Friday, 4 March 2011

Rhythm and Flow

For me the highlight of last nights pasta party and race briefing was the local Maori Kapa Haka group - this year they had time for a decent performance and the group leader finished with a blessing for all athletes.  As well as wishing that our paths were as smooth as greenstone (love that) he also hoped that we would find our own rhythm and flow to take us through our journey.

For me these two words have a lot of harmony with the on-going advice from Dave Parry and the mental preparation I try to adopt coming into an Ironman.  Don’t fight it, find your own race, accept there will be some suffering, but that it will be temporary.  

As much as I would love to be blasé about the event, unfortunately it’s not in my nature and I find the week prior takes a great deal of emotional energy.   As with my last 2 or 3 Ironman races I have done what I can to simplify life leading to the race day and prepare as much in advance so I’m not wasting anxious energy this week.  After a busy few days I was able to get out of work on Tuesday night and we got up to Taupo in good time Wednesday lunchtime.  Mel and I have rented a house from some friends about 3miles south of town, its quiet and away from the Ironman circus.  

Apart from requisite registration and briefing, etc. and a quick emergency tubular purchase (after all the rear wheel drama last week my front popped on Weds) we’ve been holed up out of town.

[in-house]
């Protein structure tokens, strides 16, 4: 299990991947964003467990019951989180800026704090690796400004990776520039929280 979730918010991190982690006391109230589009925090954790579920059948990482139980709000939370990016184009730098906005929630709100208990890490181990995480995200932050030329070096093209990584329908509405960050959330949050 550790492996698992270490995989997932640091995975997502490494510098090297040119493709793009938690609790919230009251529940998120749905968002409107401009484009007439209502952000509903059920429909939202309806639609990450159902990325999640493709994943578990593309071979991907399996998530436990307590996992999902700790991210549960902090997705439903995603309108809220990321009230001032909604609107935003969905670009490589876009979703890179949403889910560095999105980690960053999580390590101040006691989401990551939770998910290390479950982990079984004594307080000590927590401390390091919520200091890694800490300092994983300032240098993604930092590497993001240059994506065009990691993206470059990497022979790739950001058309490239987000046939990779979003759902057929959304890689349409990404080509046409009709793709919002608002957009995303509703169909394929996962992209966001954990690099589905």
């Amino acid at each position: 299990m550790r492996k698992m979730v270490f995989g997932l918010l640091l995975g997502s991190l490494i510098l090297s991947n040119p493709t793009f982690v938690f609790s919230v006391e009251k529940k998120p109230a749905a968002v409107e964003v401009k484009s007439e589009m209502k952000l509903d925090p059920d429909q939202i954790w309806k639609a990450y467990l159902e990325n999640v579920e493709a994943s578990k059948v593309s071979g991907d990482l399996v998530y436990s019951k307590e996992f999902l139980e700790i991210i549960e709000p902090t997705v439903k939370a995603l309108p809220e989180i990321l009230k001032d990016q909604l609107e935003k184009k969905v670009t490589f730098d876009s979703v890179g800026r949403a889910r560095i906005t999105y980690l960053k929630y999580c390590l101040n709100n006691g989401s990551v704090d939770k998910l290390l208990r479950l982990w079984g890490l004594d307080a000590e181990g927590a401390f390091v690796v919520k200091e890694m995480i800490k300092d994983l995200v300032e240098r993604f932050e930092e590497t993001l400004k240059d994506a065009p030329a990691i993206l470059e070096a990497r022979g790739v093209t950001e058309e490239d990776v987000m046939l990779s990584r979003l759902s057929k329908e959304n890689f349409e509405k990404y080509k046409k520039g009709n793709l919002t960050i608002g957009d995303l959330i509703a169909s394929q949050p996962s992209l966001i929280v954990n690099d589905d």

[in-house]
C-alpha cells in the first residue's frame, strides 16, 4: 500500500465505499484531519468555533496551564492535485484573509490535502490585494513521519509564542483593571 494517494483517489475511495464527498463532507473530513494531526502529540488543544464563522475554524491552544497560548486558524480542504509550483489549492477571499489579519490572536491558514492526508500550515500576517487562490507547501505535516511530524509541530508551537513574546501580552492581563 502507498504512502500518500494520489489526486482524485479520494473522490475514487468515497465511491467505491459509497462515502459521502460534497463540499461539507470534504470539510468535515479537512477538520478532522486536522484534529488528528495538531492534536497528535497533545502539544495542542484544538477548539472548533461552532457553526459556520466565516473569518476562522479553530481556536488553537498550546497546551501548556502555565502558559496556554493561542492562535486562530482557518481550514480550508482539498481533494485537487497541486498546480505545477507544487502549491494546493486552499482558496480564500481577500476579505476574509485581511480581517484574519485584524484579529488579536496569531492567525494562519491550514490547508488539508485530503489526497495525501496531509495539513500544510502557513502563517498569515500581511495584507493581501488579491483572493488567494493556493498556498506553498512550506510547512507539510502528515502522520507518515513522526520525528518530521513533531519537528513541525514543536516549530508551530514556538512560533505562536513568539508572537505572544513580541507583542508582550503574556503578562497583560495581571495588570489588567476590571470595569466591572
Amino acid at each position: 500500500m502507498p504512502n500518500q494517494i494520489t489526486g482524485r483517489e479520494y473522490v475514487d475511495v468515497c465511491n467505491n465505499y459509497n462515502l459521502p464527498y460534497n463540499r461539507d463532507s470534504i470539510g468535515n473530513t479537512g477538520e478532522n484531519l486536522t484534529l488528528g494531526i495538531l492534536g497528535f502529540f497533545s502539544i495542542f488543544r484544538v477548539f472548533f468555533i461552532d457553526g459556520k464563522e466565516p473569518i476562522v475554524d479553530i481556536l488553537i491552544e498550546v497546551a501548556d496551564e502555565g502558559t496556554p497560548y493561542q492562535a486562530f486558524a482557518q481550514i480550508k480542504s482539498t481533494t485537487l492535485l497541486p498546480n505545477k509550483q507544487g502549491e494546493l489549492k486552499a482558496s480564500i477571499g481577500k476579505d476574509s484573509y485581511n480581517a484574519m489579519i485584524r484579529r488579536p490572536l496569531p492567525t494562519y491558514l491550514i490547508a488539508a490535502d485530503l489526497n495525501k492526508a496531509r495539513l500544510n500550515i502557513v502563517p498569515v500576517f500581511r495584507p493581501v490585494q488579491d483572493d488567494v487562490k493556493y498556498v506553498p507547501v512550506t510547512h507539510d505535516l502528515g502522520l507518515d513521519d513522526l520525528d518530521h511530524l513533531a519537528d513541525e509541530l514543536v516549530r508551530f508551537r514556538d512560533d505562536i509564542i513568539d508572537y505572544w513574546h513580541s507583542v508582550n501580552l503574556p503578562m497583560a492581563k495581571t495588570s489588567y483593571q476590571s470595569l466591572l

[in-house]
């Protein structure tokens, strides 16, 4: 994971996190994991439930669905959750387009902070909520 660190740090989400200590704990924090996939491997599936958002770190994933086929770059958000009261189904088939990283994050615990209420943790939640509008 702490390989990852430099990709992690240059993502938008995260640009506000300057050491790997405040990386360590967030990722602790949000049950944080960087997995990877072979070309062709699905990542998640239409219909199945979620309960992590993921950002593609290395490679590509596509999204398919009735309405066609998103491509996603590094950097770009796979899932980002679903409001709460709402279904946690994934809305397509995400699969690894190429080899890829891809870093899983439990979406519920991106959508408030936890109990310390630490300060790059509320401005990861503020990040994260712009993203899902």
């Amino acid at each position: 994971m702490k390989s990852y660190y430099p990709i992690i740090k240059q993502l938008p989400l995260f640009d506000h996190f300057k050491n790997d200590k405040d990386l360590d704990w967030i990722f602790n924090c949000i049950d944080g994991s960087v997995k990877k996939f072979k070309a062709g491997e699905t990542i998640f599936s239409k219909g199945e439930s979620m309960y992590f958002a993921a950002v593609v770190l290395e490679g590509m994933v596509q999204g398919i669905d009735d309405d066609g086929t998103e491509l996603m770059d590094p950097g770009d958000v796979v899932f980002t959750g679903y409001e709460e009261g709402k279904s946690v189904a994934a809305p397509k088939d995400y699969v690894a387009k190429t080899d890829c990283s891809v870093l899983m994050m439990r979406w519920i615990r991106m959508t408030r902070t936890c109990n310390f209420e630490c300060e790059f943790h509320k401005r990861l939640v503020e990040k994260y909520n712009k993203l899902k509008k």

I rode the bike into town earlier today to drop it off and it feels incredible.  The new 1080, two new tyres, new bar tape and a service at Capital (thanks Paul, Mike and the team) and she feels better than new.  I don’t think I’ve been this comfortable on my race bike before, it’ll be another story after 5hrs aero tomorrow, but having confidence in the bike is half of the battle.

The forecast for tomorrow isn’t ideal.  Looks like northerlies and heavy rain.  That should mean a flat swim, a tailwind back to town each of the two laps of the bike and a headwind back to town each of the two laps on the run.   Apart from the heightened chance of a flat in the rain it makes little difference, it’s always (very) windy in Wellington so I’m used to a bit of wind and as a Pom I must be happier in the rain than most of these fair weather antipodeans!!

As always I received some sage advice from Mr Parry this morning; play the long game, remember the race doesn’t start until 10miles in the marathon and that then it’s going to hurt.  Unlike last year, I’m going in with suitable respect for the distance and I’m prepared to suffer to realise my goal.  I must remember to separate the emotional response from my physical condition and not fight the pain as it’ll be over shortly (the quicker I go the sooner it will be over!).

All to do now is try to get some rest and get out there. I can’t wait.

Mel is going to try and get some tweets onto the feed (on the right) and as always you can track on the athlete tracker at (I’m number 406).  Thank you all for your support over the last few months (years) and the messages this week.  I’ll update as soon as I can with results…


Nicola Nation said...

Legend - well done Laurence!! Looks like you had a blinder out there. Congrats

Sandra said...

You know your workmates are in awe of you Laurence! Good job. Now put your feet up and have a cup of tea.